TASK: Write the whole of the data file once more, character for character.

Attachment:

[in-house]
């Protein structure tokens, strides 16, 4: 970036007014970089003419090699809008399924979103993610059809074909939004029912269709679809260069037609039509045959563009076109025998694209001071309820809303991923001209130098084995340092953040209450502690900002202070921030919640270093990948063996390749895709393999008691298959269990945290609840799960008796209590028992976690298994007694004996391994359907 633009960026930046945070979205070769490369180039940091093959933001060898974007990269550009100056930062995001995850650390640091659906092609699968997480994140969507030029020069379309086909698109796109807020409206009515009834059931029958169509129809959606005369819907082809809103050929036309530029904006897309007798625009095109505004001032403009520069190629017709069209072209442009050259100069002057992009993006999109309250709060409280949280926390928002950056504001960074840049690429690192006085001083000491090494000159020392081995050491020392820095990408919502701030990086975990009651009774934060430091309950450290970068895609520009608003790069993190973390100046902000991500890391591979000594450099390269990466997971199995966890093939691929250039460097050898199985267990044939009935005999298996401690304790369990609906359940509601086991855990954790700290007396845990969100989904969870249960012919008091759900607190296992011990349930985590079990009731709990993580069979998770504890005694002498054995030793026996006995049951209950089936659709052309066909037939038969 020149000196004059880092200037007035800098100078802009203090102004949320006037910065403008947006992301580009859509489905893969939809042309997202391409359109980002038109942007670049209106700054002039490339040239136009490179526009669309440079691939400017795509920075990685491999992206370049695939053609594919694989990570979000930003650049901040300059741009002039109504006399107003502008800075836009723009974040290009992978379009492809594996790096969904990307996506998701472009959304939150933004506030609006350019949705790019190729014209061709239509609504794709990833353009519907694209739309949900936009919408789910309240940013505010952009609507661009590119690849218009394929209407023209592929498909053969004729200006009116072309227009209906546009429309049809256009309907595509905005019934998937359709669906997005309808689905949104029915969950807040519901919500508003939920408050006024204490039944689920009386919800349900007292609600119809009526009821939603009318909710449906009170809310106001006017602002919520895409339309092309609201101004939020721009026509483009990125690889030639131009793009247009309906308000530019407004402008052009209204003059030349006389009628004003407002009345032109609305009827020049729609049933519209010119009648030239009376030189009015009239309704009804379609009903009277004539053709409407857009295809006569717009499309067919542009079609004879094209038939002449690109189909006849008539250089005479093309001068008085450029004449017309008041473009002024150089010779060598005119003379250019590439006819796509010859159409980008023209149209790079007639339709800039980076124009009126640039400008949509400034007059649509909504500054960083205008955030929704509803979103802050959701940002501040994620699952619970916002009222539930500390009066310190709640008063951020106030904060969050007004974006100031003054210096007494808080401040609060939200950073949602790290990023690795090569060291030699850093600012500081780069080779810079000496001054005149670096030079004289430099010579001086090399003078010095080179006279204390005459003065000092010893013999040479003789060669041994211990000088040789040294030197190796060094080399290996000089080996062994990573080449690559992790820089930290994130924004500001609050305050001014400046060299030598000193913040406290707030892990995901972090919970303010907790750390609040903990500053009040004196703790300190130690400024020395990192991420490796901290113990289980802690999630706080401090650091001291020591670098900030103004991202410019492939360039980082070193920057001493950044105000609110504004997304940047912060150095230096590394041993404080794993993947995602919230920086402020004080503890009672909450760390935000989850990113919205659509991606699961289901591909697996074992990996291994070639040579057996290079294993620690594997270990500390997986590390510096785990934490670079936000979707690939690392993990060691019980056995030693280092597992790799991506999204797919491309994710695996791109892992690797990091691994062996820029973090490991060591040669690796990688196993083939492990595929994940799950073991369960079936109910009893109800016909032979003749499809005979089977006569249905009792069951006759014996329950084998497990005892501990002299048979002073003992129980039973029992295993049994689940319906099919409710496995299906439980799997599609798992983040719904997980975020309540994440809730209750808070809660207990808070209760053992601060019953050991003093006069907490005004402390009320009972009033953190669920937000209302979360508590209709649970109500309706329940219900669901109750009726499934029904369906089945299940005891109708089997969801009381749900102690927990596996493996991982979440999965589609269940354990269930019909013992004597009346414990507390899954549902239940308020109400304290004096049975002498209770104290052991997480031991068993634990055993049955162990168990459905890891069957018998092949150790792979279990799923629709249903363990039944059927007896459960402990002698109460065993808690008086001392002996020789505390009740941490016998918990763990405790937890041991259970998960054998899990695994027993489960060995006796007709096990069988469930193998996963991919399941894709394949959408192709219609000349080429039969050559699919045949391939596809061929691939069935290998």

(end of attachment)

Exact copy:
[in-house]
């Protein structure tokens, strides 16, 4: 970036007014970089003419090699809008399924979103993610059809074909939004029912269709679809260069037609039509045959563009076109025998694209001071309820809303991923001209130098084995340092953040209450502690900002202070921030919640270093990948063996390749895709393999008691298959269990945290609840799960008796209590028992976690298994007694004996391994359907 633009960026930046945070979205070769490369180039940091093959933001060898974007990269550009100056930062995001995850650390640091659906092609699968997480994140969507030029020069379309086909698109796109807020409206009515009834059931029958169509129809959606005369819907082809809103050929036309530029904006897309007798625009095109505004001032403009520069190629017709069209072209442009050259100069002057992009993006999109309250709060409280949280926390928002950056504001960074840049690429690192006085001083000491090494000159020392081995050491020392820095990408919502701030990086975990009651009774934060430091309950450290970068895609520009608003790069993190973390100046902000991500890391591979000594450099390269990466997971199995966890093939691929250039460097050898199985267990044939009935005999298996401690304790369990609906359940509601086991855990954790700290007396845990969100989904969870249960012919008091759900607190296992011990349930985590079990009731709990993580069979998770504890005694002498054995030793026996006995049951209950089936659709052309066909037939038969 020149000196004059880092200037007035800098100078802009203090102004949320006037910065403008947006992301580009859509489905893969939809042309997202391409359109980002038109942007670049209106700054002039490339040239136009490179526009669309440079691939400017795509920075990685491999992206370049695939053609594919694989990570979000930003650049901040300059741009002039109504006399107003502008800075836009723009974040290009992978379009492809594996790096969904990307996506998701472009959304939150933004506030609006350019949705790019190729014209061709239509609504794709990833353009519907694209739309949900936009919408789910309240940013505010952009609507661009590119690849218009394929209407023209592929498909053969004729200006009116072309227009209906546009429309049809256009309907595509905005019934998937359709669906997005309808689905949104029915969950807040519901919500508003939920408050006024204490039944689920009386919800349900007292609600119809009526009821939603009318909710449906009170809310106001006017602002919520895409339309092309609201101004939020721009026509483009990125690889030639131009793009247009309906308000530019407004402008052009209204003059030349006389009628004003407002009345032109609305009827020049729609049933519209010119009648030239009376030189009015009239309704009804379609009903009277004539053709409407857009295809006569717009499309067919542009079609004879094209038939002449690109189909006849008539250089005479093309001068008085450029004449017309008041473009002024150089010779060598005119003379250019590439006819796509010859159409980008023209149209790079007639339709800039980076124009009126640039400008949509400034007059649509909504500054960083205008955030929704509803979103802050959701940002501040994620699952619970916002009222539930500390009066310190709640008063951020106030904060969050007004974006100031003054210096007494808080401040609060939200950073949602790290990023690795090569060291030699850093600012500081780069080779810079000496001054005149670096030079004289430099010579001086090399003078010095080179006279204390005459003065000092010893013999040479003789060669041994211990000088040789040294030197190796060094080399290996000089080996062994990573080449690559992790820089930290994130924004500001609050305050001014400046060299030598000193913040406290707030892990995901972090919970303010907790750390609040903990500053009040004196703790300190130690400024020395990192991420490796901290113990289980802690999630706080401090650091001291020591670098900030103004991202410019492939360039980082070193920057001493950044105000609110504004997304940047912060150095230096590394041993404080794993993947995602919230920086402020004080503890009672909450760390935000989850990113919205659509991606699961289901591909697996074992990996291994070639040579057996290079294993620690594997270990500390997986590390510096785990934490670079936000979707690939690392993990060691019980056995030693280092597992790799991506999204797919491309994710695996791109892992690797990091691994062996820029973090490991060591040669690796990688196993083939492990595929994940799950073991369960079936109910009893109800016909032979003749499809005979089977006569249905009792069951006759014996329950084998497990005892501990002299048979002073003992129980039973029992295993049994689940319906099919409710496995299906439980799997599609798992983040719904997980975020309540994440809730209750808070809660207990808070209760053992601060019953050991003093006069907490005004402390009320009972009033953190669920937000209302979360508590209709649970109500309706329940219900669901109750009726499934029904369906089945299940005891109708089997969801009381749900102690927990596996493996991982979440999965589609269940354990269930019909013992004597009346414990507390899954549902239940308020109400304290004096049975002498209770104290052991997480031991068993634990055993049955162990168990459905890891069957018998092949150790792979279990799923629709249903363990039944059927007896459960402990002698109460065993808690008086001392002996020789505390009740941490016998918990763990405790937890041991259970998960054998899990695994027993489960060995006796007709096990069988469930193998996963991919399941894709394949959408192709219609000349080429039969050559699919045949391939596809061929691939069935290998």